Classrooms in Ketchikan’s Maritime Training Center quickly filled beyond regular capacity Tuesday night for a seminar discussing beach food and foraging. Event organizer Priscilla Shulte said they were surprised at the crowd of nearly 100 people.
“This is a wonderful turnout. You know, there’s a lot of things we would do differently if we knew there were going to be this many people… I was going to be happy if 25 people came.”
Side rooms featured basket-weaving using tree bark, and aerial drones used to find ancient fish traps and clam gardens. However, the main event focused on food. Specifically, what items you can eat on the beach, what to be careful of, and how to prepare certain items. There were tables set up to sample fried seaweed and pickled beach asparagus, and others to give general information. One table even featured a microscope to look at the microorganisms found in Ketchikan’s waters.
Biologist Barbara Morgan wanted people to see these organisms, because they can be deadly to those who harvest and eat their own mussels and clams. She says that in Ketchikan she hasn’t found the deadly strain of phytoplankton that causes Paralytic Shellfish Poisoning, but Morgan still warns of the danger associated with eating these types of organisms when they haven’t been tested.
“Only way to be safe is to only eat shellfish that has been tested by a DEC lab. So anything in a grocery store…anything from a certified shellfish farmer in the area, all of them have to have all of their product tested in a DEC lab, so that’s safe. The rest of it, you’re running a risk.”
She says one man who survived PSP could actually hear what was happening as he was paralyzed.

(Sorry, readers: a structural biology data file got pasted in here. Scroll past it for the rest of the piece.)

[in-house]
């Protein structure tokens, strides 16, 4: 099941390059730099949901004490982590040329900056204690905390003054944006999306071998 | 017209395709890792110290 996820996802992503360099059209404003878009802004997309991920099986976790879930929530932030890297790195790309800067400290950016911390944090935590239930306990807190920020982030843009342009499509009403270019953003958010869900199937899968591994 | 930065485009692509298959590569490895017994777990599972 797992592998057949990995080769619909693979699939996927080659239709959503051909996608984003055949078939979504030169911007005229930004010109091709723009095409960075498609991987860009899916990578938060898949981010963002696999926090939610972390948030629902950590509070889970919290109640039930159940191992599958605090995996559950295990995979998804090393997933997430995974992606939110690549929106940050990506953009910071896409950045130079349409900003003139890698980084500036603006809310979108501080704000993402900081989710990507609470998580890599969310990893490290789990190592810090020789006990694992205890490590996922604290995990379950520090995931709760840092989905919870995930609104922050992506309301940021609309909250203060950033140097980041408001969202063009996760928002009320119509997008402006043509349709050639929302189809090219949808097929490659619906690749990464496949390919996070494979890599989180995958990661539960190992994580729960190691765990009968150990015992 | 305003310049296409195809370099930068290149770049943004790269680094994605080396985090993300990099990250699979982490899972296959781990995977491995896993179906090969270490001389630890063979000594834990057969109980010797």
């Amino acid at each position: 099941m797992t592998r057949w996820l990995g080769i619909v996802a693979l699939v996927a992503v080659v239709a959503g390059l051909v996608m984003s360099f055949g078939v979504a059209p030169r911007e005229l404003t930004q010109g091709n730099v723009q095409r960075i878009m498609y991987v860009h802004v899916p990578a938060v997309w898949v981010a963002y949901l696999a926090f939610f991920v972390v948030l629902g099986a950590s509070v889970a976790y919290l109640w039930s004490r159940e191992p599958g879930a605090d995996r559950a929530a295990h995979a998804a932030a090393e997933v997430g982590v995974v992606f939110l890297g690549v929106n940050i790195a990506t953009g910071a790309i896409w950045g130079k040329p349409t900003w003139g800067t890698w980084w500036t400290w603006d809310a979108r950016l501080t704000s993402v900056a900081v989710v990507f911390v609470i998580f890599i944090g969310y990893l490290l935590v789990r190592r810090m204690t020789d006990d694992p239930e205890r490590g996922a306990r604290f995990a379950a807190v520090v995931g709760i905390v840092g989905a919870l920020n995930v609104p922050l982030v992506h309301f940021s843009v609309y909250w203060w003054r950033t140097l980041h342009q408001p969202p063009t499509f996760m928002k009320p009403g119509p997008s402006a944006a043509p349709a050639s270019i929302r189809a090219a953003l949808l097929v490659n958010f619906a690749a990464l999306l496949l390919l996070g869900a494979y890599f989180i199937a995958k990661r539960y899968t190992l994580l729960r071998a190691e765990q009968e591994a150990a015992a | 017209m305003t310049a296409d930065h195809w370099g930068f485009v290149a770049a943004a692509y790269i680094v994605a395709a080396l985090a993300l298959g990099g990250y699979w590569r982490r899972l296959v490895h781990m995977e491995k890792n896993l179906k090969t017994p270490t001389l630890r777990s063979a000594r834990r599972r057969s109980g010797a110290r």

“The person actually survived and was able to tell the story later that they were able to hear the doctors talking about pulling the plug…You don’t feel, you can’t move, but you’re still aware.”
Morgan joined me out at Refuge Cove last week to see what edible items we could find, and what was OK to eat. She says things like seaweed and sea lettuce are good to go, and so are things with only one shell, like abalone and limpets, which have little striped pyramid shells.
“If you’re quick you can just grab em off pretty easily. Ok, got em! He’s got a little foot here. That whole foot area is edible… They don’t have paralytic shellfish poisoning.”
And there were other items that we found that she said were edible, but probably not worth trying to eat. These were large barnacles and some of the little critters we found under a rock.
“A little greenish grey, a lot of feet off of their sides, and he’s trying to get away.”
“He’s like a millipede mixed with a worm.”
“Um, yeah. That is a good description of how they look. “
She says one great part of living in this area is that there aren’t many stinging, biting things and few deadly poisons, other than PSP. This means most things are edible. Whether they taste good is another story.
If you couldn’t make it out Tuesday, don’t worry. Event organizers say that they expect to hold similar events in the future.
And just as a reminder, harvesting beach foods, including seaweed, does require a sport fishing license in the state of Alaska. Before harvesting anything, be sure to identify it and check with Alaska Department of Fish and Game regulations if you have any questions.